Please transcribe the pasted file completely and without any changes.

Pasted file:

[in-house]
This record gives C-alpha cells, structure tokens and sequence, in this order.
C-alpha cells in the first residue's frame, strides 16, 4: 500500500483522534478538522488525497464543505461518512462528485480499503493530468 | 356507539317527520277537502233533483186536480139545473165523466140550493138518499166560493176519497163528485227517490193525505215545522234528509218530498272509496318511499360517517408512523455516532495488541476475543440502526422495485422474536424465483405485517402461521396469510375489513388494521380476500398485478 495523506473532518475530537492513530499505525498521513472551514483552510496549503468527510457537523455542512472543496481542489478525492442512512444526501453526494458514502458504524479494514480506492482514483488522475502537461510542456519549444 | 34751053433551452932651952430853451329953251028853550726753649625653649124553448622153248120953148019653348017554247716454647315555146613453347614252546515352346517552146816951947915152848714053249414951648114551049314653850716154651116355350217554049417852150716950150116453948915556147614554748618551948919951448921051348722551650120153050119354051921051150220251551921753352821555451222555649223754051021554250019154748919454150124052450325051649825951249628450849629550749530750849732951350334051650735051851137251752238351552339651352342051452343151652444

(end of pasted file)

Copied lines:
[in-house]
This record gives C-alpha cells, structure tokens and sequence, in this order.
C-alpha cells in the first residue's frame, strides 16, 4: 500500500483522534478538522488525497464543505461518512462528485480499503493530468 | 356507539317527520277537502233533483186536480139545473165523466140550493138518499166560493176519497163528485227517490193525505215545522234528509218530498272509496318511499360517517408512523455516532495488541476475543440502526422495485422474536424465483405485517402461521396469510375489513388494521380476500398485478 495523506473532518475530537492513530499505525498521513472551514483552510496549503468527510457537523455542512472543496481542489478525492442512512444526501453526494458514502458504524479494514480506492482514483488522475502537461510542456519549444 | 34751053433551452932651952430853451329953251028853550726753649625653649124553448622153248120953148019653348017554247716454647315555146613453347614252546515352346517552146816951947915152848714053249414951648114551049314653850716154651116355350217554049417852150716950150116453948915556147614554748618551948919951448921051348722551650120153050119354051921051150220251551921753352821555451222555649223754051021554250019154748919454150124052450325051649825951249628450849629550749530750849732951350334051650735051851137251752238351552339651352342051452343151652444